Patient characteristics, methods of diagnosis and treatment of melanoma in the United States

C. M. Sutherland*, J. S. Chmiel, D. E. Henson, M. P. Cunningham, B. B. Peace, D. P. Winchester

*Corresponding author for this work

Research output: Contribution to journalArticlepeer-review

12 Scopus citations

Abstract

The American College of Surgeons performed a patient care and evaluation study of melanoma for 1981 and 1987 to determine the presenting symptoms, methods of evaluation, clinical management and resulting outcome. Melanomas of the skin, eye, mucous membrane, metastases with unknown primary site and miscellaneous sites were included. Details concerning 5,004 patients from 681 hospitals in the study in 1981 and 6,900 patients from 844 hospitals in the study in 1987 were obtained-most melanomas were located in the skin; a decline in symptoms occurred at initial diagnosis; an increase in age at first diagnosis was reported; most melanomas were in Caucasian patients; slightly more melanomas occurred in men than women; more melanomas occurred in men on the head and neck and trunk, and more in the lower extremity in women; most tumors were not large in diameter; a significant shift was reported to lower levels of Clark's invasion, and a significant amount of unknowns existed in the Breslow's thickness of invasion. The large number of unknowns makes analysis difficult, but there seems to be some shift toward thinner levels of Breslow's in tumors in which it was known, from 1981 to 1987. Only a small proportion of patients in the current series was known to have node involvement or known distant metastases. An overall decline in diagnostic studies occurred between 1981 and 1987.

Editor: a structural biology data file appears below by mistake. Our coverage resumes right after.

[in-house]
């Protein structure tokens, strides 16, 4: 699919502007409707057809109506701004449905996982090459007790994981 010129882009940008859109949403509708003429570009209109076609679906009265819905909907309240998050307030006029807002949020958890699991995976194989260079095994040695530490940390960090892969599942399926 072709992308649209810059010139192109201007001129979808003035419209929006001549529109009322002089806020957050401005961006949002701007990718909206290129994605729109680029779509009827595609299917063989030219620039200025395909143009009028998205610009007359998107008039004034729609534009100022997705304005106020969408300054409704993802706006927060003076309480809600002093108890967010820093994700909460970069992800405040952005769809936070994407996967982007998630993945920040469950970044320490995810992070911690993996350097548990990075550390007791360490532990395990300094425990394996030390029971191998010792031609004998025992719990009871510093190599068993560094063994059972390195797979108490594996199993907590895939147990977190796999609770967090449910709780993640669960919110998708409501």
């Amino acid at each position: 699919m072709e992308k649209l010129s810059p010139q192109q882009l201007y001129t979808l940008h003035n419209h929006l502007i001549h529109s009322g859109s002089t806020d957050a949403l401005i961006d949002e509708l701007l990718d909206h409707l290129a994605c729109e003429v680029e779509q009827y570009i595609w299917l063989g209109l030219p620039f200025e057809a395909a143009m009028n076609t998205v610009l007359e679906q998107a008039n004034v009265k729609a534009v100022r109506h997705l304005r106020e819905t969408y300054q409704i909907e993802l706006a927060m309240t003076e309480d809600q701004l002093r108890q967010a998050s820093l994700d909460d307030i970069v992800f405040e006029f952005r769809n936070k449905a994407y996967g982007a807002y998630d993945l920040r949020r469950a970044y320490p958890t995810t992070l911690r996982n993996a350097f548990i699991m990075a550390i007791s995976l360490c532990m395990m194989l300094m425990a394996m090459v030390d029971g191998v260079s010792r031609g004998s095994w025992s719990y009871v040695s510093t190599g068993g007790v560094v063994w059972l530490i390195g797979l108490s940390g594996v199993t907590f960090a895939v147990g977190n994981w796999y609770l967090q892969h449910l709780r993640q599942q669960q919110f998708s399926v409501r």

Original languageEnglish (US)
Pages (from-to)129-134
Number of pages6
JournalSurgery Gynecology and Obstetrics
Volume175
Issue number2
StatePublished - Jan 1 1992

ASJC Scopus subject areas

  • Surgery
  • Obstetrics and Gynecology

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